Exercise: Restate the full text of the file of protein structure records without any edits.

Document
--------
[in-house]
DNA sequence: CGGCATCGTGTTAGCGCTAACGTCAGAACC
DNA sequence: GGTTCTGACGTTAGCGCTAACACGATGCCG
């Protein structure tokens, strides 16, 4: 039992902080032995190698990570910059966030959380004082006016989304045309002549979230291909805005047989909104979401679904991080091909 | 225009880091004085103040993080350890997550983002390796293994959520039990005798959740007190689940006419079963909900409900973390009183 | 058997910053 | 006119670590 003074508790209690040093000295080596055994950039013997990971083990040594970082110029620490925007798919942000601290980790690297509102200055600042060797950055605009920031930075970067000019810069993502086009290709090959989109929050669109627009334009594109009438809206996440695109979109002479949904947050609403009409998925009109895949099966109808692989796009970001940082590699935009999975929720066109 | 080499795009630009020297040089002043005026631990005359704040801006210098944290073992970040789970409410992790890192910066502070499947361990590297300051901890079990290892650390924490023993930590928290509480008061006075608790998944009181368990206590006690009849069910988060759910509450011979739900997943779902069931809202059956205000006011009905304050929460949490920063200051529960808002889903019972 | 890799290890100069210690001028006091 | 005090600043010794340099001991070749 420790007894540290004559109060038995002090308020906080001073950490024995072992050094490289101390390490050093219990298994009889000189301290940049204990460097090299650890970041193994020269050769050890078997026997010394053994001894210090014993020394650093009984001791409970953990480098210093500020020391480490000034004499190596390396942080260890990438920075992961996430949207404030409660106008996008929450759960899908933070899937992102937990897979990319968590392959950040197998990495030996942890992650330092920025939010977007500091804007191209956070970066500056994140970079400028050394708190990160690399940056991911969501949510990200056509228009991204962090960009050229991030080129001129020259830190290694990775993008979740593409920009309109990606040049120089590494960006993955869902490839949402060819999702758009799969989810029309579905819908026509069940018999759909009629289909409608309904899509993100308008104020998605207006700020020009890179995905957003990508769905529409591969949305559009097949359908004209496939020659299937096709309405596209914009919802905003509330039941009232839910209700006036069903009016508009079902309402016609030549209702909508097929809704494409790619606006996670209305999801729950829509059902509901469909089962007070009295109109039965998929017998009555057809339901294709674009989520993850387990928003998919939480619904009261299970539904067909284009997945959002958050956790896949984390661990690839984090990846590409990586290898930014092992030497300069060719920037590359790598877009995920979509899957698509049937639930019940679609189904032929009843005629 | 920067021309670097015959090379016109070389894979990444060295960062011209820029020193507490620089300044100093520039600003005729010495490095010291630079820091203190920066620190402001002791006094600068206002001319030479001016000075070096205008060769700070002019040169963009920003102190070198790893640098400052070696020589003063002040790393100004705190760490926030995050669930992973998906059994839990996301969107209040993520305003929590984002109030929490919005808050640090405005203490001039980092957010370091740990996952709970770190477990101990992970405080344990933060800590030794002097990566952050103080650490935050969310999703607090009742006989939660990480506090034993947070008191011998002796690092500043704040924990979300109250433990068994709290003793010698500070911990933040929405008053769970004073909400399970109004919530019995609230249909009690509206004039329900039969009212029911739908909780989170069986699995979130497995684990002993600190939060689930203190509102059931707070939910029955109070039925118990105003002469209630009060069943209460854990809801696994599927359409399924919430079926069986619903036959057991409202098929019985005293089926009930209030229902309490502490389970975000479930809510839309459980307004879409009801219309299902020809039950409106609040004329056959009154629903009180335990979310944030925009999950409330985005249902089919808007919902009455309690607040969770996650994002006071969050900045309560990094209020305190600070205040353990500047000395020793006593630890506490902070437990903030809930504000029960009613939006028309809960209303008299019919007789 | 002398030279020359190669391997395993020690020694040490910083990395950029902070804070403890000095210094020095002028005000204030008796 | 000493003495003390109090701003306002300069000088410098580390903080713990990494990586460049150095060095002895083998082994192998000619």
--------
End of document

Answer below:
[in-house]
DNA sequence: CGGCATCGTGTTAGCGCTAACGTCAGAACC
DNA sequence: GGTTCTGACGTTAGCGCTAACACGATGCCG
């Protein structure tokens, strides 16, 4: 039992902080032995190698990570910059966030959380004082006016989304045309002549979230291909805005047989909104979401679904991080091909 | 225009880091004085103040993080350890997550983002390796293994959520039990005798959740007190689940006419079963909900409900973390009183 | 058997910053 | 006119670590 003074508790209690040093000295080596055994950039013997990971083990040594970082110029620490925007798919942000601290980790690297509102200055600042060797950055605009920031930075970067000019810069993502086009290709090959989109929050669109627009334009594109009438809206996440695109979109002479949904947050609403009409998925009109895949099966109808692989796009970001940082590699935009999975929720066109 | 080499795009630009020297040089002043005026631990005359704040801006210098944290073992970040789970409410992790890192910066502070499947361990590297300051901890079990290892650390924490023993930590928290509480008061006075608790998944009181368990206590006690009849069910988060759910509450011979739900997943779902069931809202059956205000006011009905304050929460949490920063200051529960808002889903019972 | 890799290890100069210690001028006091 | 005090600043010794340099001991070749 420790007894540290004559109060038995002090308020906080001073950490024995072992050094490289101390390490050093219990298994009889000189301290940049204990460097090299650890970041193994020269050769050890078997026997010394053994001894210090014993020394650093009984001791409970953990480098210093500020020391480490000034004499190596390396942080260890990438920075992961996430949207404030409660106008996008929450759960899908933070899937992102937990897979990319968590392959950040197998990495030996942890992650330092920025939010977007500091804007191209956070970066500056994140970079400028050394708190990160690399940056991911969501949510990200056509228009991204962090960009050229991030080129001129020259830190290694990775993008979740593409920009309109990606040049120089590494960006993955869902490839949402060819999702758009799969989810029309579905819908026509069940018999759909009629289909409608309904899509993100308008104020998605207006700020020009890179995905957003990508769905529409591969949305559009097949359908004209496939020659299937096709309405596209914009919802905003509330039941009232839910209700006036069903009016508009079902309402016609030549209702909508097929809704494409790619606006996670209305999801729950829509059902509901469909089962007070009295109109039965998929017998009555057809339901294709674009989520993850387990928003998919939480619904009261299970539904067909284009997945959002958050956790896949984390661990690839984090990846590409990586290898930014092992030497300069060719920037590359790598877009995920979509899957698509049937639930019940679609189904032929009843005629 | 920067021309670097015959090379016109070389894979990444060295960062011209820029020193507490620089300044100093520039600003005729010495490095010291630079820091203190920066620190402001002791006094600068206002001319030479001016000075070096205008060769700070002019040169963009920003102190070198790893640098400052070696020589003063002040790393100004705190760490926030995050669930992973998906059994839990996301969107209040993520305003929590984002109030929490919005808050640090405005203490001039980092957010370091740990996952709970770190477990101990992970405080344990933060800590030794002097990566952050103080650490935050969310999703607090009742006989939660990480506090034993947070008191011998002796690092500043704040924990979300109250433990068994709290003793010698500070911990933040929405008053769970004073909400399970109004919530019995609230249909009690509206004039329900039969009212029911739908909780989170069986699995979130497995684990002993600190939060689930203190509102059931707070939910029955109070039925118990105003002469209630009060069943209460854990809801696994599927359409399924919430079926069986619903036959057991409202098929019985005293089926009930209030229902309490502490389970975000479930809510839309459980307004879409009801219309299902020809039950409106609040004329056959009154629903009180335990979310944030925009999950409330985005249902089919808007919902009455309690607040969770996650994002006071969050900045309560990094209020305190600070205040353990500047000395020793006593630890506490902070437990903030809930504000029960009613939006028309809960209303008299019919007789 | 002398030279020359190669391997395993020690020694040490910083990395950029902070804070403890000095210094020095002028005000204030008796 | 000493003495003390109090701003306002300069000088410098580390903080713990990494990586460049150095060095002895083998082994192998000619």